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The early days of the Covid pandemic brought an unprecedented decline in driving in the U.S., with vehicle miles traveled down 41% from February to April on a seasonally adjusted basis. By July, the most recent month for which the Federal Highway Administration has released data, vehicle miles were still down 13% (seasonally adjusted) from February.
Driving will surely creep closer to its pre-pandemic level as Americans return to their offices this year and next. But it may never quite get there. A study this summer by accounting and consulting firm KPMG forecast that vehicle miles traveled will settle at about 90% of pre-2020 levels in coming years. On a per capita basis, they were down 5% from their all-time high in the mid-2000s even before the pandemic. Driving in the U.S. would seem to have peaked.
The reasons for this decline are straightforward. More and more people have been doing their jobs from home—and getting their entertainment and buying things there as well. (Yes, the goods people buy online are delivered in vehicles, but on balance this still results in fewer miles traveled than if everybody shopped in person.) These trends, which began with the arrival of widespread broadband internet access in the early 2000s, had been gaining strength in recent years. The pandemic has accelerated them.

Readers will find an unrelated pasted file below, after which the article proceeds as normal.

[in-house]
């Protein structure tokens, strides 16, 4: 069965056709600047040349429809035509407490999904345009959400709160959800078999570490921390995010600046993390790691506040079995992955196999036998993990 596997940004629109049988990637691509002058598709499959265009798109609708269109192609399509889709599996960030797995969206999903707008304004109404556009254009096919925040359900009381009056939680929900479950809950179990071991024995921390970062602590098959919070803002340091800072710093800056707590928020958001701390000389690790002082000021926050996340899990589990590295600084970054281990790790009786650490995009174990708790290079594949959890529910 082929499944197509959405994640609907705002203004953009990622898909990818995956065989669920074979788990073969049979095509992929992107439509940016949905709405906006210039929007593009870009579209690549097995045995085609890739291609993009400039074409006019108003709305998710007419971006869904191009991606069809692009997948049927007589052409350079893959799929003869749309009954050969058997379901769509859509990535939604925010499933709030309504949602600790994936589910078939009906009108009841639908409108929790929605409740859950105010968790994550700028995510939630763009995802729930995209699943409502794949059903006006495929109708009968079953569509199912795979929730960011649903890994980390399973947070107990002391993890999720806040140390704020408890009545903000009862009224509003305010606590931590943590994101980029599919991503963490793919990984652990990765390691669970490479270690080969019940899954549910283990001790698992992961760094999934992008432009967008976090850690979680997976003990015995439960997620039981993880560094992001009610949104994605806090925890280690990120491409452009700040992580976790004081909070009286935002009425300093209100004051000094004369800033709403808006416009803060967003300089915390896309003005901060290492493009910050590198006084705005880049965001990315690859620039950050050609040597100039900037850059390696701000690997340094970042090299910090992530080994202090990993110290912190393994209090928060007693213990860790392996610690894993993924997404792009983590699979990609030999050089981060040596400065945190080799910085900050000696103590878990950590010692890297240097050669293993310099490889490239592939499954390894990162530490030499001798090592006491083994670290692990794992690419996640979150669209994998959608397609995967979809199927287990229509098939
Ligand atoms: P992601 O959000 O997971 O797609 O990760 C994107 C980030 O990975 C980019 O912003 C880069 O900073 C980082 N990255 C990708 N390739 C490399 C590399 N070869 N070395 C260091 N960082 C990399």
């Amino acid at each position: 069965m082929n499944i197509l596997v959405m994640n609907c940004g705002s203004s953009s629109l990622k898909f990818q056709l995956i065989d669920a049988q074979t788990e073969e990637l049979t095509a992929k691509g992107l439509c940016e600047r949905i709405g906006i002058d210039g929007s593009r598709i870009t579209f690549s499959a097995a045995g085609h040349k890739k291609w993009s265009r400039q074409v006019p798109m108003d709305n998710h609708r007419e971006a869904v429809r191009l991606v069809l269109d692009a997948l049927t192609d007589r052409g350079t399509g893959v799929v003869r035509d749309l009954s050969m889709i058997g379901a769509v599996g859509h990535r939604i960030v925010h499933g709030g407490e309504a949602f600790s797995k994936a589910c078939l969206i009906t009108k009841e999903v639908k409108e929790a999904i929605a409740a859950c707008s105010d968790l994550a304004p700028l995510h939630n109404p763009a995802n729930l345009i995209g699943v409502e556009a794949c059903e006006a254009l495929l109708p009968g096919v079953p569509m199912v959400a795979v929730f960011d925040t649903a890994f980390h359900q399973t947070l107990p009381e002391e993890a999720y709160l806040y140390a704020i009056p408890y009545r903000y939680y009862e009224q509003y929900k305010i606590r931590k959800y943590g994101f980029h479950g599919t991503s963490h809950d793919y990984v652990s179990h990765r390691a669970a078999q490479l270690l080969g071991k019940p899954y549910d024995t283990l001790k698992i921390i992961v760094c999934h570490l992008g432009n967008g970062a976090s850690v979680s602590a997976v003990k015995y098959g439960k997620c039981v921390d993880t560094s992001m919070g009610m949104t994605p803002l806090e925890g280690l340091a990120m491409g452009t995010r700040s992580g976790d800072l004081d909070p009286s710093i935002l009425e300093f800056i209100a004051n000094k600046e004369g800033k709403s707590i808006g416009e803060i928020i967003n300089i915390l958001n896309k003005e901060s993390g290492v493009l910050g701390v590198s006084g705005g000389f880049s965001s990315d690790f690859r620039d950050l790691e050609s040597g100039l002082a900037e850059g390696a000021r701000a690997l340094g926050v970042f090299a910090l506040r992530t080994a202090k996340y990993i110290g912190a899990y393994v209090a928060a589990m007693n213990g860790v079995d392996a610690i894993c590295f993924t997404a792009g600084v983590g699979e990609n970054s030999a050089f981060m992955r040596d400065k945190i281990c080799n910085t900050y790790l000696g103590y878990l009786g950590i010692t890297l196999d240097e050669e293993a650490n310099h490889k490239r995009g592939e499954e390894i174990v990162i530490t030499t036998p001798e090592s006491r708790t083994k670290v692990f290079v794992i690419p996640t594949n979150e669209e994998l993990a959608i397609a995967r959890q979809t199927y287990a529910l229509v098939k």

This doesn’t mean the end of cars; the vast majority of American adults will still need them. Car-dependent suburbs have been growing faster than cities since 2016, and the pandemic certainly hasn’t slowed that trend. But they won’t need as many, and they won’t need to replace them as often.
In September, 22.7% of employed Americans reported working from home because of the pandemic, according to the Bureau of Labor Statistics. Among those in management and professional occupations, the figure was 40.5%.
Americans working at home were saving 60 million commuter hours a day, according to a University of Chicago study.
Fewer Trips to the Mall
Electronic commerce and mail orders accounted for 14.2% of U.S. retail sales in July, according to the Census Bureau, up from 11.7% in February and 3.3% in early 2000.
Vehicle miles traveled in July were down 14.1% from a year earlier in heavily Democratic states, and 7.6% in heavily Republican ones, according to transportation researcher Michael Sivak.
Fox is a columnist for Bloomberg Opinion.
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